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Photo of a gender-inclusive bathroom sign on a red door
LGBTQ Plus

Wuhan Restroom Murder Sparks Debate Over Transgender Rights In China

China has no specific laws on transgender groups, and even the word "transgender" does not appear in any legal provisions. But the real-life issues of public bathrooms is forcing Chinese to confront the issue, especially after the murder in the city of Wuhan of a trans woman earlier this month.

On March 9, the news of the murder quickly began to circulate on Chinese social media Weibo: A transgender woman had reportedly been killed in a men’s public bathroom in a Wuhan shopping mall, in central China. After debate escalated, the trending topic banner on Weibo was quickly removed — and further discussion, banned.

The user who first posted the report claimed to have been contacted by the police, and was told that the suspect of the crime was being pursued, but no official report on the murder has thus far been released.

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Photo of a young man wearing a COVID-19 protective mask, walking in Changzhou, China, on March 19​
Coronavirus

In Rare Challenge, Chinese Youth Defy Government On COVID Lockdowns

On social media and at universities, with sarcastic videos and graffiti, young people are showing they are sick and tired of Zero COVID policies. People are still waiting to see how the Xi Jinping regime might react.

BEIJING — Since March, mainland China has experienced the largest local outbreak of COVID-19 cases since the early days of the pandemic in Wuhan, in January 2020. According to the National Health Commission of China, between March 1 and 18, more than 29,000 infections have been reported in mainland China, affecting 28 provinces. Restrictions and lockdown measures were introduced in various provinces, but the “Zero COVID” policies are facing rising dissent among the population.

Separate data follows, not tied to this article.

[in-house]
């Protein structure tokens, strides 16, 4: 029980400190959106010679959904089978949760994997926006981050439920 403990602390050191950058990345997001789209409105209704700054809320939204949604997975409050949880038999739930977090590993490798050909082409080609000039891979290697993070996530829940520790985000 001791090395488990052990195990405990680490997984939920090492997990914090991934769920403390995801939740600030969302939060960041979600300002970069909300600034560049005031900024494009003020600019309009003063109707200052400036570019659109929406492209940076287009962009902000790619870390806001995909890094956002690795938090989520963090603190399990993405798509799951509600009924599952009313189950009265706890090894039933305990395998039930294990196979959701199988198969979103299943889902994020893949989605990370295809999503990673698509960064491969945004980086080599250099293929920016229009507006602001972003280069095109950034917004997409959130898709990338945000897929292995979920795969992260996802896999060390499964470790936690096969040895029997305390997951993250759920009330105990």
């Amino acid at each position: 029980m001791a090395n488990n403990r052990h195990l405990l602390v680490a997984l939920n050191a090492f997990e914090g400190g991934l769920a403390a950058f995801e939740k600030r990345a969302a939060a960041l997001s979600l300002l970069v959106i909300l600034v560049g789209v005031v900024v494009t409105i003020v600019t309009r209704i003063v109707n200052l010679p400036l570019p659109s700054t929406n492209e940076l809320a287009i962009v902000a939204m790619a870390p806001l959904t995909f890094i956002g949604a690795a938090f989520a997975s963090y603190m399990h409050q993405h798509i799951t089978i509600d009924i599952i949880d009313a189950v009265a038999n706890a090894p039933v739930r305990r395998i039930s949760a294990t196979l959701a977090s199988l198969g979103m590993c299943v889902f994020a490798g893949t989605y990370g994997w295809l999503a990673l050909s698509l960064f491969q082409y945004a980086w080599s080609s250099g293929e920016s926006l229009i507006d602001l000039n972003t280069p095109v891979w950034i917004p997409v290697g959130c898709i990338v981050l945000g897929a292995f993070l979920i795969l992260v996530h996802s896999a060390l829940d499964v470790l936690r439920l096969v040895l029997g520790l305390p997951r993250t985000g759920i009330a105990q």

The concerns have largely been economic-related: A post on Weibo (China’s equivalent to Twitter) summarizes people’s complaint, “the landlord is telling me to pay the rent, the banks are telling me to repay loans, the state is telling me not to go to work, the government is telling me not to go out, the whole country is telling me to carry on, but no one is telling me where the money is supposed to come from.”

Demands for lifting measures spread across the nation via TikTok videos and social media posts, countering the tight regulations and the state’s endeavor to secure the “Zero COVID” campaign.

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Photo of a woman looking at her phone in her bed
Future

Taiwan's Virtual "Tuck-Me-In" Platform Shows COVID Impact On Dating Apps